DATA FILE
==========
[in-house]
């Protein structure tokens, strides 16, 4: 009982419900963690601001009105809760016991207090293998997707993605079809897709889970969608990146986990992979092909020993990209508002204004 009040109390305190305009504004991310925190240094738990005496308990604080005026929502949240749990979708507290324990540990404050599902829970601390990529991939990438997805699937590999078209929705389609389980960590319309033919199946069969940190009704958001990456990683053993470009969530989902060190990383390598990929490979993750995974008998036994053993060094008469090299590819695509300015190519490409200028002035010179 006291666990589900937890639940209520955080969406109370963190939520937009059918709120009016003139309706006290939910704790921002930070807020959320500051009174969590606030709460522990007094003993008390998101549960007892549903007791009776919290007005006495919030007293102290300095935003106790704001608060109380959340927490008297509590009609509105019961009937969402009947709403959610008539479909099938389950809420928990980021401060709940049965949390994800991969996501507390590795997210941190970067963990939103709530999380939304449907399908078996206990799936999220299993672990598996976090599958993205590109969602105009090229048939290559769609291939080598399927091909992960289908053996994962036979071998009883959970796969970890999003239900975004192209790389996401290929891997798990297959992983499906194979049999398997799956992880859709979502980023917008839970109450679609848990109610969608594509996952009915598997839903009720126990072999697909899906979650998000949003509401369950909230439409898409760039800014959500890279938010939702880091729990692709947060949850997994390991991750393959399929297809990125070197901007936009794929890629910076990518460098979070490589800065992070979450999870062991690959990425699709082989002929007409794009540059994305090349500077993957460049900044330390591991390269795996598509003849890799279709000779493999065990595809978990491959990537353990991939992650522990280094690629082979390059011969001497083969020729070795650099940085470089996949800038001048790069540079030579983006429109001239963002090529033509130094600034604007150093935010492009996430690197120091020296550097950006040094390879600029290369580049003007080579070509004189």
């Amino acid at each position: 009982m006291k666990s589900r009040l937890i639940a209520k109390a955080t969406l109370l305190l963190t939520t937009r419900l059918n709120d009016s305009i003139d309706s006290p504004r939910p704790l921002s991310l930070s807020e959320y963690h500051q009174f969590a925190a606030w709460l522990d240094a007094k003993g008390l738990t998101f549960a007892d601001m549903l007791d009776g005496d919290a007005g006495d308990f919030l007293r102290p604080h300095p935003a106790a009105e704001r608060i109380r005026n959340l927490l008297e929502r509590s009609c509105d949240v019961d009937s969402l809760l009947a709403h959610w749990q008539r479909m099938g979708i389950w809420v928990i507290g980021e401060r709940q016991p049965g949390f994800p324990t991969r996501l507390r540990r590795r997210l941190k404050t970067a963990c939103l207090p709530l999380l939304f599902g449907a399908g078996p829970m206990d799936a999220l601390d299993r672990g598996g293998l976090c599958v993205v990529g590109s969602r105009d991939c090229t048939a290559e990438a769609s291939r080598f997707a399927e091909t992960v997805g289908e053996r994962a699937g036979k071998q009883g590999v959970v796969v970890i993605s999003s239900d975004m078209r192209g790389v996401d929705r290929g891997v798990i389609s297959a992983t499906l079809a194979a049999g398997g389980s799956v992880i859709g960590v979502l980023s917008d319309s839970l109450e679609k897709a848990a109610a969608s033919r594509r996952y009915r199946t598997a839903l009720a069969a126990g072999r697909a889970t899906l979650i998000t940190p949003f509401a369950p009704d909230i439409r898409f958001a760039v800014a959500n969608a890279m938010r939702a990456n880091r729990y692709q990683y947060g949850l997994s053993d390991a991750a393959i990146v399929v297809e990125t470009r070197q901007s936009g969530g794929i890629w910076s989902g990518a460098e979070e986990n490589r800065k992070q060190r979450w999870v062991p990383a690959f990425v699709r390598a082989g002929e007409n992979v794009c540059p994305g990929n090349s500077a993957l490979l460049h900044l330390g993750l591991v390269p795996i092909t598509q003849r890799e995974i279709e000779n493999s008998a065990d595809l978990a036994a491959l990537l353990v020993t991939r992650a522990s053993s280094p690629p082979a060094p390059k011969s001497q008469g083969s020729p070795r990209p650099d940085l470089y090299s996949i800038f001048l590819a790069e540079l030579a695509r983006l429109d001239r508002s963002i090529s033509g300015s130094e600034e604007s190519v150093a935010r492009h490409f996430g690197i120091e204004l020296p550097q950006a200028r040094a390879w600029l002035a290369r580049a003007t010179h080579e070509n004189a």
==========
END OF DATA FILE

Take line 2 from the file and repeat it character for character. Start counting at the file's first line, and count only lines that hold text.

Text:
């Protein structure tokens, strides 16, 4: 009982419900963690601001009105809760016991207090293998997707993605079809897709889970969608990146986990992979092909020993990209508002204004 009040109390305190305009504004991310925190240094738990005496308990604080005026929502949240749990979708507290324990540990404050599902829970601390990529991939990438997805699937590999078209929705389609389980960590319309033919199946069969940190009704958001990456990683053993470009969530989902060190990383390598990929490979993750995974008998036994053993060094008469090299590819695509300015190519490409200028002035010179 006291666990589900937890639940209520955080969406109370963190939520937009059918709120009016003139309706006290939910704790921002930070807020959320500051009174969590606030709460522990007094003993008390998101549960007892549903007791009776919290007005006495919030007293102290300095935003106790704001608060109380959340927490008297509590009609509105019961009937969402009947709403959610008539479909099938389950809420928990980021401060709940049965949390994800991969996501507390590795997210941190970067963990939103709530999380939304449907399908078996206990799936999220299993672990598996976090599958993205590109969602105009090229048939290559769609291939080598399927091909992960289908053996994962036979071998009883959970796969970890999003239900975004192209790389996401290929891997798990297959992983499906194979049999398997799956992880859709979502980023917008839970109450679609848990109610969608594509996952009915598997839903009720126990072999697909899906979650998000949003509401369950909230439409898409760039800014959500890279938010939702880091729990692709947060949850997994390991991750393959399929297809990125070197901007936009794929890629910076990518460098979070490589800065992070979450999870062991690959990425699709082989002929007409794009540059994305090349500077993957460049900044330390591991390269795996598509003849890799279709000779493999065990595809978990491959990537353990991939992650522990280094690629082979390059011969001497083969020729070795650099940085470089996949800038001048790069540079030579983006429109001239963002090529033509130094600034604007150093935010492009996430690197120091020296550097950006040094390879600029290369580049003007080579070509004189």